Washington County teachers go back to school

August 15, 2008|By ERIN CUNNINGHAM

WASHINGTON COUNTY -- With five days left until the first day of school for Washington County Public Schools students, teachers are busy preparing their classrooms and planning lessons.

"I have to go through and sort all of these books," said Libby Baumgardner, a second-grade teacher at Emma K. Doub Elementary School.

The books will be placed into small crates on shelves for her students, said Baumgardner, 27.

Like many other local school teachers, she has spent at least one day over the summer in her classroom. However, Thursday was the first day back to school for all Washington County Public Schools teachers for the 2008-09 school year. Students return Wednesday.

There are nearly 1,600 classroom teachers employed by the school system.

When teachers leave at the end of the school year, everything has to be removed from the walls and often packed into boxes, said Lindsay Norris, a second-grade teacher at Bester Elementary School. That makes the days before school begins for students busy for teachers who have to decorate, unpack and get organized, she said.


"It's definitely a lot of work to get set up," Norris said.

Many teachers at Emma K. Doub, including Baumgardner, will be changing classrooms this year, adding to the number of boxes to unpack. The school added first- and second-graders this school year, and because of that change, there were only a few teachers who did not move to a new classroom, she said.

On Thursday, Baumgardner said she was hoping to finish her bulletin boards and "get the room ready." That included setting up the classroom reading area with a pale pink chair and a multicolored rug.

Anne Milton is in her 11th year of teaching, but said she will be teaching first grade at Emma K. Doub for the first time.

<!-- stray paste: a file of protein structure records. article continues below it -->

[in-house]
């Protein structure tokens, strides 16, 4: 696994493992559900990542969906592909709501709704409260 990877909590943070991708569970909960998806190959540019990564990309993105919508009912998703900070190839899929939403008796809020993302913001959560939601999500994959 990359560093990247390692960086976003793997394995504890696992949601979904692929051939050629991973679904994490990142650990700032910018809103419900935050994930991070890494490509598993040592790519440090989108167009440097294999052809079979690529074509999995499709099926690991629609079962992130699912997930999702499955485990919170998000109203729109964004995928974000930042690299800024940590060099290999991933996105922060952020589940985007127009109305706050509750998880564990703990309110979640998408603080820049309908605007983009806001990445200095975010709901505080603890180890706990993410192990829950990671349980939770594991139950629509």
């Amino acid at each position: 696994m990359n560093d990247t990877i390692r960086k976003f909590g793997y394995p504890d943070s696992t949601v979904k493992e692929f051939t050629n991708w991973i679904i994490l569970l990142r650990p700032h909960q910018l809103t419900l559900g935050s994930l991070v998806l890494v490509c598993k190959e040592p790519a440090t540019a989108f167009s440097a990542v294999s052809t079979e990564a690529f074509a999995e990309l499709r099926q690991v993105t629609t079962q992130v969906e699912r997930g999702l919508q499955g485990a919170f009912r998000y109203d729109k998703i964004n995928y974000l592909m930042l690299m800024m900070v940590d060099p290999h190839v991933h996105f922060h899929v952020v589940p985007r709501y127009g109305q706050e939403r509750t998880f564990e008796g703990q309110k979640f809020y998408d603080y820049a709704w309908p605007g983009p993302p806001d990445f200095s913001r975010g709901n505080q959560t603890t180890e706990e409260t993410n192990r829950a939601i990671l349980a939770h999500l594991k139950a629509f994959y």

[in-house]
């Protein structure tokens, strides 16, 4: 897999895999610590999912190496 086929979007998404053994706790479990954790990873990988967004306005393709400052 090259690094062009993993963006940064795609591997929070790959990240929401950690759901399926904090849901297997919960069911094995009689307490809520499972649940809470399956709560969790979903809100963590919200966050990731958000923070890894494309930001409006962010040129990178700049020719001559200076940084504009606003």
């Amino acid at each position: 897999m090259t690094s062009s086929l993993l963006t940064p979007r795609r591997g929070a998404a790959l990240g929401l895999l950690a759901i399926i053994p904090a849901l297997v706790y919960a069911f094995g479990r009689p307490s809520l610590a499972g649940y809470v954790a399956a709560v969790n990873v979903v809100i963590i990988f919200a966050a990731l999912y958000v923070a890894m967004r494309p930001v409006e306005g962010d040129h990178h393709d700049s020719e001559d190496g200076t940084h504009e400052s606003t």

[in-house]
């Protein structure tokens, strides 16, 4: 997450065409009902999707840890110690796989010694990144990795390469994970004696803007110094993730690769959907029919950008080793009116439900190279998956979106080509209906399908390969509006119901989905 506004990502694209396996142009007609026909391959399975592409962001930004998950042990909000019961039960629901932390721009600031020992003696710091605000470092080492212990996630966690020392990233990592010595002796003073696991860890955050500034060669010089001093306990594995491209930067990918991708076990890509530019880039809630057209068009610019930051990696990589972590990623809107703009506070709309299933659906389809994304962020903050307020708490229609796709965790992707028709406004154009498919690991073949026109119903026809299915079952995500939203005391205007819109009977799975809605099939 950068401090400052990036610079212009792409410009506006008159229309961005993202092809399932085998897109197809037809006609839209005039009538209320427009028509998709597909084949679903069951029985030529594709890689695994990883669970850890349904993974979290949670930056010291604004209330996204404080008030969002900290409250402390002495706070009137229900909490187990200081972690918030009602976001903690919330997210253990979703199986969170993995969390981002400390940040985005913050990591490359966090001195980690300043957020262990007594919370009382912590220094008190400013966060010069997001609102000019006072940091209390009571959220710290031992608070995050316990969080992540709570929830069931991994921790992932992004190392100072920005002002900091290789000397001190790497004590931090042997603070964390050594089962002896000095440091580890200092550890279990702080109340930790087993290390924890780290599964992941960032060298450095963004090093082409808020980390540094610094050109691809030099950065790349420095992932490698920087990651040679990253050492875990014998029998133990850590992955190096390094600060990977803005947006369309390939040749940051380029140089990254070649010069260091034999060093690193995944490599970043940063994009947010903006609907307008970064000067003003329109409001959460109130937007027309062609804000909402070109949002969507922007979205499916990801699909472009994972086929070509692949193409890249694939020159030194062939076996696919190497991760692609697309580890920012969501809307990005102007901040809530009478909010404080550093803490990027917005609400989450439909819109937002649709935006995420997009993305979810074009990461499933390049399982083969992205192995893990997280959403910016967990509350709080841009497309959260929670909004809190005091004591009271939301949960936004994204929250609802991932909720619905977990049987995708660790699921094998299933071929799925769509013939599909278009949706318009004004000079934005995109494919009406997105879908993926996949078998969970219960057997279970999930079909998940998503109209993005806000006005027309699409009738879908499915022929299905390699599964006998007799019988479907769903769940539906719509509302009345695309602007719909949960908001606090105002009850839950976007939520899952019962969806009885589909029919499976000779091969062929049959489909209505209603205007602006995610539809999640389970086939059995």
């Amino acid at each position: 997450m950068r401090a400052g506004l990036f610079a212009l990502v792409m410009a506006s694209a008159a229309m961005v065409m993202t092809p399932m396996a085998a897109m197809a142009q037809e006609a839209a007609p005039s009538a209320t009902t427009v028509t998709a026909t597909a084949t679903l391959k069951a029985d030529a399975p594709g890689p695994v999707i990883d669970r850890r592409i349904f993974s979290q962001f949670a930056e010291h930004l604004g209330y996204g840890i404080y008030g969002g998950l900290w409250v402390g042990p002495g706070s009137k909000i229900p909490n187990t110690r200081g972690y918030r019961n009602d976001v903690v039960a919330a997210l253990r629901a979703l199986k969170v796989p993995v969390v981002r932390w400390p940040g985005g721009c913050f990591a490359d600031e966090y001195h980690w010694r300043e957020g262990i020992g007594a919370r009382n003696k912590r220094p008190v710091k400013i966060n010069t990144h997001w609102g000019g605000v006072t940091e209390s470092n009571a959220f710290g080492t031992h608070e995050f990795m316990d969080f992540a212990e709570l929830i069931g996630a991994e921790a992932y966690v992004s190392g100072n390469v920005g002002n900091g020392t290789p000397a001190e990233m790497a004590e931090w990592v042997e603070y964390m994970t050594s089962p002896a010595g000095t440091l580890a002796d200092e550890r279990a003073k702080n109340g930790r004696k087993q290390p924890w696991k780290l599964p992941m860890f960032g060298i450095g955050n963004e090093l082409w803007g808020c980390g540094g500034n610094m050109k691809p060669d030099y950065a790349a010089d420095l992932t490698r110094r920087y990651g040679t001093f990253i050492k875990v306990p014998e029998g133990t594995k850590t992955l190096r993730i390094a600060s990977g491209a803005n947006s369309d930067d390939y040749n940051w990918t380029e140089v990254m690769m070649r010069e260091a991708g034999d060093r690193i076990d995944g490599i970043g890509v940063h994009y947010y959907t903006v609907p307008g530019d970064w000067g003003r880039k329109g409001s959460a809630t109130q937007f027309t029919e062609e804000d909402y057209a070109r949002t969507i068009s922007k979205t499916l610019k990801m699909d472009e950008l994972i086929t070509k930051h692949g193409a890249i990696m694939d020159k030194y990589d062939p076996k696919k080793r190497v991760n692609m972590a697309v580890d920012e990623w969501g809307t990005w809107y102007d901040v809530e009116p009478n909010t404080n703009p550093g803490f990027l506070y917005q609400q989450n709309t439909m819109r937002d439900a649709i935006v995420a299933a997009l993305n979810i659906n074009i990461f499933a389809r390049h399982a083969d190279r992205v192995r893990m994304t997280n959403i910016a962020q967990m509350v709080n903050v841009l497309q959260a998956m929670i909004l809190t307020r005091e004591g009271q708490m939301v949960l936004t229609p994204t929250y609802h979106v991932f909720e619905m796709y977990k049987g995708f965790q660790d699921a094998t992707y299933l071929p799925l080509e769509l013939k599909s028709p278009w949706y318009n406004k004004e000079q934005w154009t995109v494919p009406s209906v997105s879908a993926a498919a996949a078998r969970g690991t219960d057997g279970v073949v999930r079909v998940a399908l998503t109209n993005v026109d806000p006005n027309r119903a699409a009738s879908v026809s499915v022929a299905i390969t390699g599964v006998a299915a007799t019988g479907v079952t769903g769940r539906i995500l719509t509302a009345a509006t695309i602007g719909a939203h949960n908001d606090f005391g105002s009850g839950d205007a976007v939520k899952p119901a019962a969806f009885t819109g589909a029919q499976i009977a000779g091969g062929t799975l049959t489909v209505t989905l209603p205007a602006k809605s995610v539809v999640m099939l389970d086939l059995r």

On Thursday, she was focused on setting up her computer and finishing organizing the classroom.

Milton said she had been in her classroom four different times since July getting ready for the school year to begin. That included making her classroom colorful and "inviting" for her 20 students.

"This year, I want it to be bright," she said. "I want to utilize the space ... make it kid-friendly."

On Thursday, Milton was starting to tackle a "huge list," including setting up learning centers, addressing postcards to her students welcoming them to first grade and finishing her bulletin boards. She said she also will work on her lesson plans for at least the first week of school.

Norris taught summer school in her classroom, and said that helped her prepare for the first day of school.

"And my husband took off work yesterday to help me hang bulletin boards," she said.

Norris taught third grade at the school last year, and said she will be using the time until her 17 students arrive to go over curriculum and plan her lessons. Her room is nearly set up, and Norris said she tries to be extremely organized.

"I want to be 100 percent organized so the kids are organized," she said. "They know there's a place for every single item. It helps them adjust to the room."

While school doesn't begin until Wednesday, Norris said she wants to be done decorating and organizing her classroom by Bester's back-to-school night on Monday.

"I want it to be set up for the parents ... so they can see what it will look like," she said. "It's exciting. It's always exciting just to meet the students."

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